Japan developing first fighter since World War II
The Japanese government has begun working on a jet fighter, the first such aircraft to be built in the country since World War II, the Nikkei newspaper reported Monday.
Tokyo: The Japanese government has begun working on a jet fighter, the first such aircraft to be built in the country since World War II, the Nikkei newspaper reported Monday.
The prototype is a joint venture between the Japanese government and defence contractors Mitsubishi Heavy Industries and IHI.
It is still in its development phase and is scheduled to undergo its first test flight in January.
The plane will have a light and powerful engine, stealth capabilities and a high-pressure turbine and fuel system.
The estimated cost of the project is around one trillion yen ($9.2 billion), the newspaper said.
Besides supplying its own air force with the planes, Japan intends to export them to third parties, while developing new aerospace technology which could be used in building passenger aircraft.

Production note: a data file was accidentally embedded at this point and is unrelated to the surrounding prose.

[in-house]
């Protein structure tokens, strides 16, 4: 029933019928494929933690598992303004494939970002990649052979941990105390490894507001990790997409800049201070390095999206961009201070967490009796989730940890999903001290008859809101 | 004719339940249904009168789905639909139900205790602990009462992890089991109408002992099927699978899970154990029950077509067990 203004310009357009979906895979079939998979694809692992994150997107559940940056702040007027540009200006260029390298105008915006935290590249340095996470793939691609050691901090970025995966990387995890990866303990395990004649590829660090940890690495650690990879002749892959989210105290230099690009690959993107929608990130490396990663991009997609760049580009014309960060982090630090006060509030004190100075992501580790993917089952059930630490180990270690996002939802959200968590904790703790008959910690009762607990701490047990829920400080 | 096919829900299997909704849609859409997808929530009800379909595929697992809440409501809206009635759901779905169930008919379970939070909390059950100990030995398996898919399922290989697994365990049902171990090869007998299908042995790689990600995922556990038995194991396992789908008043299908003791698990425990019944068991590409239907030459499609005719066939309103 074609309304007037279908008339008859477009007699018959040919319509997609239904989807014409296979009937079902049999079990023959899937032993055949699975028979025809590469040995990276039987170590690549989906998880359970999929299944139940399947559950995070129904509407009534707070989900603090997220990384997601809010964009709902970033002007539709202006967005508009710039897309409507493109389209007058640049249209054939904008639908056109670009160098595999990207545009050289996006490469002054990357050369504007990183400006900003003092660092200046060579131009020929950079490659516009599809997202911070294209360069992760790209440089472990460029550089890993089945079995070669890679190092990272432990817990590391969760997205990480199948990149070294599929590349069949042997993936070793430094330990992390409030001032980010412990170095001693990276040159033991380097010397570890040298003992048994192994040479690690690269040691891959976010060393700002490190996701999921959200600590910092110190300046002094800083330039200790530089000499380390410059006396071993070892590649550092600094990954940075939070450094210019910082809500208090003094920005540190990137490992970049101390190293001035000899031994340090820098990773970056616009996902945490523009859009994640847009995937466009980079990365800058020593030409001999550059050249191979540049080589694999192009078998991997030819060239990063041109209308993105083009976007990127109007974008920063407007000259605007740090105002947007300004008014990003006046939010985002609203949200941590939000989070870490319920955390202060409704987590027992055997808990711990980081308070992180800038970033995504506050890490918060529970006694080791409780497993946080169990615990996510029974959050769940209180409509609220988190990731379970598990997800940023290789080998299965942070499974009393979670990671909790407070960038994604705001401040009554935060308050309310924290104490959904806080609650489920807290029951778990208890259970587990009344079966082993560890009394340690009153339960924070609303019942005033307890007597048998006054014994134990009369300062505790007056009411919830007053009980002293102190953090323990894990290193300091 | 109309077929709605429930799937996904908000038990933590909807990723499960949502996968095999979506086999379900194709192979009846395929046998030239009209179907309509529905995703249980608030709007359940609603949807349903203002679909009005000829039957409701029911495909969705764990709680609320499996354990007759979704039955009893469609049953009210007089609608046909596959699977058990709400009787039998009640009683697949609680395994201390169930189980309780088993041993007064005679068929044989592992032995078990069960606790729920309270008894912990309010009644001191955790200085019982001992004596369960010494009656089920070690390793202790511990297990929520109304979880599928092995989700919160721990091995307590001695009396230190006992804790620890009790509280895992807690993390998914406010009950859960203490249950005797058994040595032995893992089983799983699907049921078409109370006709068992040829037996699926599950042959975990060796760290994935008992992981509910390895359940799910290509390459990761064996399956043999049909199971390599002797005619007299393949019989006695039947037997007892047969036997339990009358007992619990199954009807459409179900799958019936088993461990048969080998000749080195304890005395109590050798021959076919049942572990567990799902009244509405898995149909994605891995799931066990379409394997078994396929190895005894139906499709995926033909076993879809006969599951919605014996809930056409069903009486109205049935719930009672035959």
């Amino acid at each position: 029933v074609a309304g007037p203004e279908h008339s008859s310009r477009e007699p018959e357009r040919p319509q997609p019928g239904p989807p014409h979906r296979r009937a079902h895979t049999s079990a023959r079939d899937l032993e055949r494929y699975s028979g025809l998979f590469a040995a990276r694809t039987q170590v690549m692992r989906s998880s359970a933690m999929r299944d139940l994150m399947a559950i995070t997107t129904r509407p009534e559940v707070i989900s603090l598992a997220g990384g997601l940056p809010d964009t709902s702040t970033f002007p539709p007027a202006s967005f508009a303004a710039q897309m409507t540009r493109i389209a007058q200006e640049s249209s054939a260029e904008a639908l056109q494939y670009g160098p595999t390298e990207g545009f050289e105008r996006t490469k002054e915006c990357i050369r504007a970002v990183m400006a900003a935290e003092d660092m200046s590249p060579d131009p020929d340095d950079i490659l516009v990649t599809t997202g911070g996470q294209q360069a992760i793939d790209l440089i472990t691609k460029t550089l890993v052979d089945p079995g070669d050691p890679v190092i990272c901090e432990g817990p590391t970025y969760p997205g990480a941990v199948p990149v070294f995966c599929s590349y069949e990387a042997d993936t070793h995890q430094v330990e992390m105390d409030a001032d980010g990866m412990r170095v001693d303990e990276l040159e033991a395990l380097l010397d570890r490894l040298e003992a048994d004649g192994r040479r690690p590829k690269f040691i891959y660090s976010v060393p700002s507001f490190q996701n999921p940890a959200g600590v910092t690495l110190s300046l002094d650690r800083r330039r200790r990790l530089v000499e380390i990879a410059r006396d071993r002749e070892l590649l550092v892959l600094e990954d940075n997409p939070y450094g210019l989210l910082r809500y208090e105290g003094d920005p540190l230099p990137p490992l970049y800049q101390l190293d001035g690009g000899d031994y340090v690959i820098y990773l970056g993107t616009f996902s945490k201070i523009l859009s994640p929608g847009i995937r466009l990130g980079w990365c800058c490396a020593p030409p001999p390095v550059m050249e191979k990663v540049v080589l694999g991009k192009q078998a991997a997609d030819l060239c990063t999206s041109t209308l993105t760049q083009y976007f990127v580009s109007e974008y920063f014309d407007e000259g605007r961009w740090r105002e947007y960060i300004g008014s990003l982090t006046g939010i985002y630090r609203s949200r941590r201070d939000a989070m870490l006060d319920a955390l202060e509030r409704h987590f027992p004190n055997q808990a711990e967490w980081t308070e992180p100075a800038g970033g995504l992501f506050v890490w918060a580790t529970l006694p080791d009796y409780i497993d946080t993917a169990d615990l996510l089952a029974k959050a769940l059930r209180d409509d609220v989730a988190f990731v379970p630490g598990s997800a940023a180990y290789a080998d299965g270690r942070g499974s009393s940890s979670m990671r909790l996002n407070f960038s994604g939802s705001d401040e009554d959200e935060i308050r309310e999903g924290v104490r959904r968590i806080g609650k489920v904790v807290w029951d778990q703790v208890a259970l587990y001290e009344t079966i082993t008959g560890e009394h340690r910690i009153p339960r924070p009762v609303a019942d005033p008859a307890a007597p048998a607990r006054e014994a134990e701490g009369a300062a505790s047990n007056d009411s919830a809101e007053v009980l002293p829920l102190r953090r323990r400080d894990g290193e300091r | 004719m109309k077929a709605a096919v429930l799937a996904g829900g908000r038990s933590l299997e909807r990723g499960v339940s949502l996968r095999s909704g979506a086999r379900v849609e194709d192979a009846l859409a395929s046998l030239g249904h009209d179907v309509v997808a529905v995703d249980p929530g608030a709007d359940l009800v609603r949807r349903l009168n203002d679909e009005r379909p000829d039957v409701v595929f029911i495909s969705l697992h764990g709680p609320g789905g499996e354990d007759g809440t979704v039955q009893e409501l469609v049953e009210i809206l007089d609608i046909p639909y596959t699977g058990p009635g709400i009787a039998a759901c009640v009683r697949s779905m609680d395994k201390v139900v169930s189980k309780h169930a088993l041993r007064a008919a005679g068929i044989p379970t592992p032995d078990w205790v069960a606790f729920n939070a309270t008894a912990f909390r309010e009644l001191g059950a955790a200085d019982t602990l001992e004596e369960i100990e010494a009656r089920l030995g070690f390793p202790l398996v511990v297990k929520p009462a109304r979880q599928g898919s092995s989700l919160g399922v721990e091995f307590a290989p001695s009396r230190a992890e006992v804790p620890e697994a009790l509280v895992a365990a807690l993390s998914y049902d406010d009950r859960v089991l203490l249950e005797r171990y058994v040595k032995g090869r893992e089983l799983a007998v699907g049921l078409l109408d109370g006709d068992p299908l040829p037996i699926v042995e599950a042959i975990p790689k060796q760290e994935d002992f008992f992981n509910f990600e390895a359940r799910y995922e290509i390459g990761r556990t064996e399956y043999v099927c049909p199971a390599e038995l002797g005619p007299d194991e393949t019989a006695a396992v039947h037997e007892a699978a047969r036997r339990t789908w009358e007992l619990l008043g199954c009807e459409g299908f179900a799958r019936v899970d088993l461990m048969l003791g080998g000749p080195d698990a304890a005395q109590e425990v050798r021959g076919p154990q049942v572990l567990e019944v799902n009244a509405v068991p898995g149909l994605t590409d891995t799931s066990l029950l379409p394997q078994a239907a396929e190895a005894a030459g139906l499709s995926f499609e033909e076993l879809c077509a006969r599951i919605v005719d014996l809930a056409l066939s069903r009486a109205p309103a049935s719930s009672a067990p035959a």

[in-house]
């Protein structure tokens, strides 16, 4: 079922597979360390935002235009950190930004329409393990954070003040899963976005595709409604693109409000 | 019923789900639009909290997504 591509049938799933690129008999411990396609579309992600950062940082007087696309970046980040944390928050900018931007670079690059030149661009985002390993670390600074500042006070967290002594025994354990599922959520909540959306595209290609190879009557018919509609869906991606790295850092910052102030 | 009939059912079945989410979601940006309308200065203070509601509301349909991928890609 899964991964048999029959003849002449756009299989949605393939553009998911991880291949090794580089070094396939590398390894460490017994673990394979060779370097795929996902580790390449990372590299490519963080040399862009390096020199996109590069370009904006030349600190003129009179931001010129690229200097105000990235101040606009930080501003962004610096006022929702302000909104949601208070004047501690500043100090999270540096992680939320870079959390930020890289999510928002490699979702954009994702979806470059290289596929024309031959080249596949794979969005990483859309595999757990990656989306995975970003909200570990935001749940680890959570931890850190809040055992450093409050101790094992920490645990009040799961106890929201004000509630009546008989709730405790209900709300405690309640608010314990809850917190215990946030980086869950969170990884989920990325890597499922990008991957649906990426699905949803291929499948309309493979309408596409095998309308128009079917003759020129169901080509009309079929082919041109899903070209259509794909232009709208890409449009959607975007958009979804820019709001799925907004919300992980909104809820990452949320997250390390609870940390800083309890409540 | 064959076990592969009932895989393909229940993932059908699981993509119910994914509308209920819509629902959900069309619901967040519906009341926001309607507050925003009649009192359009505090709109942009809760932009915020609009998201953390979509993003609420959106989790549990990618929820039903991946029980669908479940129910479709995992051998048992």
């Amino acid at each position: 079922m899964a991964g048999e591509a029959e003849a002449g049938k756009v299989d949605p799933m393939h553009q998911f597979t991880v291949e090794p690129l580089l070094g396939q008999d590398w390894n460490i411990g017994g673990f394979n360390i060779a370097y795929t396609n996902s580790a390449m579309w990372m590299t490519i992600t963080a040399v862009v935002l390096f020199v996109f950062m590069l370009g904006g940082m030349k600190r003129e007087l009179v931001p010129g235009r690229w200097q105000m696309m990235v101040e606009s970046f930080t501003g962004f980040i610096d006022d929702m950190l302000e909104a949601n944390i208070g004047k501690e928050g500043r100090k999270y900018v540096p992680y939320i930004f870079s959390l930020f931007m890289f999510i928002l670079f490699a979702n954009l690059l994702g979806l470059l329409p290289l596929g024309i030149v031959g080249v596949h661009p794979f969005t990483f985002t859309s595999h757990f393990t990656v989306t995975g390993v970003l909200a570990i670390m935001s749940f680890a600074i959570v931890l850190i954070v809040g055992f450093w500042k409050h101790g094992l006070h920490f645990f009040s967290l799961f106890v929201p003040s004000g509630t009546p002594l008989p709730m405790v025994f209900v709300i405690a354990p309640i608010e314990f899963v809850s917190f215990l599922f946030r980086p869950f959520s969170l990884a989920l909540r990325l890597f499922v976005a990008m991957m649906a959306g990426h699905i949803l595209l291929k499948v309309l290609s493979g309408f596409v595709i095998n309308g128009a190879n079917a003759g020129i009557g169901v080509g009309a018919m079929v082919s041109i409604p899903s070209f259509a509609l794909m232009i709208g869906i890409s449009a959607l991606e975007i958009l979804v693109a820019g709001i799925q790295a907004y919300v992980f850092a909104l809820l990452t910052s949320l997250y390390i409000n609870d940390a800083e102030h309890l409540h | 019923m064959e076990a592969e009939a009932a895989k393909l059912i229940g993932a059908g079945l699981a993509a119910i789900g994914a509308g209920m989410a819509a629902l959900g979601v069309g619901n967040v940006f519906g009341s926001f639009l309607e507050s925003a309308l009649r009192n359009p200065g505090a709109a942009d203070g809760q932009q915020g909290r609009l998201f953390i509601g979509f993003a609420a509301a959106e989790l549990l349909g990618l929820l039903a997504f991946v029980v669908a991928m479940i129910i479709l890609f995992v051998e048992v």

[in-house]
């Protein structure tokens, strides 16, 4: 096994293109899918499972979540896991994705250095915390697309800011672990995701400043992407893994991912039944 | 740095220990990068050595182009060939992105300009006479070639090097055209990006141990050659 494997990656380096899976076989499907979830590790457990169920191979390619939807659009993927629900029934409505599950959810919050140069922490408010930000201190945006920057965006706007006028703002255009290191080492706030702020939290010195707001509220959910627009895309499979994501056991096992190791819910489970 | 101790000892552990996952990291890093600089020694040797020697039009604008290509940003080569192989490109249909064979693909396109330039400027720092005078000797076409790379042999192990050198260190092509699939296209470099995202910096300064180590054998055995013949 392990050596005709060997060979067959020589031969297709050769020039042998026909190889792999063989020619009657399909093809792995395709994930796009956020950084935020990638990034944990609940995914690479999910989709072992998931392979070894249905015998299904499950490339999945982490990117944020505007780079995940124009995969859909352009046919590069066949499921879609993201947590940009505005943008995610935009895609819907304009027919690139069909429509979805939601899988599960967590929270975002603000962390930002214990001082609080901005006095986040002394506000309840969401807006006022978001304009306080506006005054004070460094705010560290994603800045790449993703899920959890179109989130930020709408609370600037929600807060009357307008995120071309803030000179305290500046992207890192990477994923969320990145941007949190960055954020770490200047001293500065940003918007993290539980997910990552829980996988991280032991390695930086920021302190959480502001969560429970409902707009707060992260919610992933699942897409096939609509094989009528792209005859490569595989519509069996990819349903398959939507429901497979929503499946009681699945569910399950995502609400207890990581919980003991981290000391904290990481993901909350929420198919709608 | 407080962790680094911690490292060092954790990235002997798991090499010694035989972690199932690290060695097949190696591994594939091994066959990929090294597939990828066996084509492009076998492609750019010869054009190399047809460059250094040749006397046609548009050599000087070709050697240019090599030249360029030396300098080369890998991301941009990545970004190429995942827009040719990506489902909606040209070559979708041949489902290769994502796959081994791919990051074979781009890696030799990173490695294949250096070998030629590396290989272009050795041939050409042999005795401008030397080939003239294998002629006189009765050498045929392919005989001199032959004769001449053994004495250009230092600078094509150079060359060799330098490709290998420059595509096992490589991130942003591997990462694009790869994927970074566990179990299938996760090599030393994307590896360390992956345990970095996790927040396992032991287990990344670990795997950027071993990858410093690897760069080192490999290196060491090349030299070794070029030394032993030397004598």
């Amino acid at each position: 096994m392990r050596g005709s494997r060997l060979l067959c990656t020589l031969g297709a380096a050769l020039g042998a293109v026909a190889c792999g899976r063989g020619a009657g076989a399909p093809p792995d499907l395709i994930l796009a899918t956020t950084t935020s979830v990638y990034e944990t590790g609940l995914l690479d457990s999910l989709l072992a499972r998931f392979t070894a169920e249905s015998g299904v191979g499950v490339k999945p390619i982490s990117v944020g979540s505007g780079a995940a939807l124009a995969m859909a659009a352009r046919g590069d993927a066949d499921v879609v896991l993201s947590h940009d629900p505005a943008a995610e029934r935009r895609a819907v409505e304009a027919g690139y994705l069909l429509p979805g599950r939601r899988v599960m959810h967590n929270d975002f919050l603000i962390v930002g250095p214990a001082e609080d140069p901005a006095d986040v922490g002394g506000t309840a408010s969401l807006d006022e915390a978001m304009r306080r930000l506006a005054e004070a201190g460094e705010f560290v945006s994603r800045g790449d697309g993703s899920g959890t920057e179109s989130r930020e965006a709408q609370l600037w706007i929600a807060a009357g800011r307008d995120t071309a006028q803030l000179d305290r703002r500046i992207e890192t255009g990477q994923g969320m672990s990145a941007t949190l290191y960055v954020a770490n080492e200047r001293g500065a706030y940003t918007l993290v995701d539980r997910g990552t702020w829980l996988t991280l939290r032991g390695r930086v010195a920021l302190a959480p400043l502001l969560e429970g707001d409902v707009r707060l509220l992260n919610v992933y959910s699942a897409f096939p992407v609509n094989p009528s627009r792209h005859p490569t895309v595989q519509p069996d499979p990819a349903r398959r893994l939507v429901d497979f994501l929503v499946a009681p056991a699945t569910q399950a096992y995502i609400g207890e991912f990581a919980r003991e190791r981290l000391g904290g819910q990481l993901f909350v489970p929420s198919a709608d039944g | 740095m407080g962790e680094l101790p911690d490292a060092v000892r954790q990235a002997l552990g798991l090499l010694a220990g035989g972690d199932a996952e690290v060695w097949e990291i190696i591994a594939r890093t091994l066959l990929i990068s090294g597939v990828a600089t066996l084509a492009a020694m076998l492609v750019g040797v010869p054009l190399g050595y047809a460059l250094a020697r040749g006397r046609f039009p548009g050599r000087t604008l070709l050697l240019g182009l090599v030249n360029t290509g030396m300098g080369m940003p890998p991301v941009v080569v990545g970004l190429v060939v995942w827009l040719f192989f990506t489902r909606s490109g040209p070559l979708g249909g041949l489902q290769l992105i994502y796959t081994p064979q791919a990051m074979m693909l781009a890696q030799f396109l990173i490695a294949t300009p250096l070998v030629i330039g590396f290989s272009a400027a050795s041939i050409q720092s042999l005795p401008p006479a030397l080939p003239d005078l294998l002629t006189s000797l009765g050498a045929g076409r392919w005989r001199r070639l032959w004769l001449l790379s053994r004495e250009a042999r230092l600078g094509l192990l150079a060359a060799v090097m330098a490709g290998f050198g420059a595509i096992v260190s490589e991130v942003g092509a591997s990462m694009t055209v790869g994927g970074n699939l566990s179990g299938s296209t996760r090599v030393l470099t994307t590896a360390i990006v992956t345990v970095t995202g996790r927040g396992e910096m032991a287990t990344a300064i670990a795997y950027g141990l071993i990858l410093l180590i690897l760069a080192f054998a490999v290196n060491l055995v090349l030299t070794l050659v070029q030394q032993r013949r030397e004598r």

The project began after Japan amended its pacifist constitution to give a greater role to its defence forces whose powers are limited solely to defending the country.
The Japanese also made changes in their policy of arms production, allowing the export of weapons for the first time in half a century.
With these measures, the government intends to invigorate the Japanese industry and improve its ability to defend its territories such as the Senkaku Islands that are also claimed by China.
Japan last tried to develop a fighter jet in 1987 with a design based on the French-built F1.
But the project was halted after opposition from Washington and on the grounds that Japanese firms did not have the required technology, Nikkei reported.
Since then, Japan has acquired fighters made by the US defense firm Lockheed Martin and begun joint projects with the US to design and produce military aircraft.